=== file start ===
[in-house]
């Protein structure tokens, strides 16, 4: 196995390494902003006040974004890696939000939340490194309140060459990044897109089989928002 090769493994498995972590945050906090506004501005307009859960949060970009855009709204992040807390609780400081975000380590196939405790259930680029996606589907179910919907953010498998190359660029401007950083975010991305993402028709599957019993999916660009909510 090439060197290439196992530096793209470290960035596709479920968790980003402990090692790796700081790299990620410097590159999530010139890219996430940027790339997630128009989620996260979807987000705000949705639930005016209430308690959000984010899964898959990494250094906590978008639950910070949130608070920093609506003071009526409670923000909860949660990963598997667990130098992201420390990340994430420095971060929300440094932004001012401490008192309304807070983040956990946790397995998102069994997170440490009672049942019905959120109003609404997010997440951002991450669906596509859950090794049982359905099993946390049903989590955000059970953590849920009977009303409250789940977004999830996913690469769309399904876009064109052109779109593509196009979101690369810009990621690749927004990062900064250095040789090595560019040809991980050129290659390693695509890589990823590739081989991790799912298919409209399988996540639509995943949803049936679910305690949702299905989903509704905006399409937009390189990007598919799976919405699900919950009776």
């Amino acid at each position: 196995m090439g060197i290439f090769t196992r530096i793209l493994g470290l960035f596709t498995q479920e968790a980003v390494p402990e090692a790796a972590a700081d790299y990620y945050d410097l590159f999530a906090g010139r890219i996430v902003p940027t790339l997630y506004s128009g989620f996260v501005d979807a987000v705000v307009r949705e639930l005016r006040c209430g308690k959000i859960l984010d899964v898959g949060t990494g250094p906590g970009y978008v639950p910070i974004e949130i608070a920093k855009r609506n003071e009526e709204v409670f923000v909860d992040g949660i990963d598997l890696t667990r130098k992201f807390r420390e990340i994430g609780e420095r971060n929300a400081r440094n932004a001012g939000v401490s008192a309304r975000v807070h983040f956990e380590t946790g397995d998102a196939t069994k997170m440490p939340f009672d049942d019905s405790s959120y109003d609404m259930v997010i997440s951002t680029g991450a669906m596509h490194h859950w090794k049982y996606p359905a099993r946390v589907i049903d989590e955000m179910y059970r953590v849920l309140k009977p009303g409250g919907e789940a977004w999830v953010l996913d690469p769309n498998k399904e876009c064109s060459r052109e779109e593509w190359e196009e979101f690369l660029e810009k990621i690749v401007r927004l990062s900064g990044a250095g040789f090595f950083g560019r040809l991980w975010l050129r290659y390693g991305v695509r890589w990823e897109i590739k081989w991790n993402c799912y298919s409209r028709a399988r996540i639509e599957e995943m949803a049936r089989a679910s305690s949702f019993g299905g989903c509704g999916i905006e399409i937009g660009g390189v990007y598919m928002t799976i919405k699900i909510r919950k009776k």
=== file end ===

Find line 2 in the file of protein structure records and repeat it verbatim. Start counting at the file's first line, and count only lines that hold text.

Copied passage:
């Protein structure tokens, strides 16, 4: 196995390494902003006040974004890696939000939340490194309140060459990044897109089989928002 090769493994498995972590945050906090506004501005307009859960949060970009855009709204992040807390609780400081975000380590196939405790259930680029996606589907179910919907953010498998190359660029401007950083975010991305993402028709599957019993999916660009909510 090439060197290439196992530096793209470290960035596709479920968790980003402990090692790796700081790299990620410097590159999530010139890219996430940027790339997630128009989620996260979807987000705000949705639930005016209430308690959000984010899964898959990494250094906590978008639950910070949130608070920093609506003071009526409670923000909860949660990963598997667990130098992201420390990340994430420095971060929300440094932004001012401490008192309304807070983040956990946790397995998102069994997170440490009672049942019905959120109003609404997010997440951002991450669906596509859950090794049982359905099993946390049903989590955000059970953590849920009977009303409250789940977004999830996913690469769309399904876009064109052109779109593509196009979101690369810009990621690749927004990062900064250095040789090595560019040809991980050129290659390693695509890589990823590739081989991790799912298919409209399988996540639509995943949803049936679910305690949702299905989903509704905006399409937009390189990007598919799976919405699900919950009776």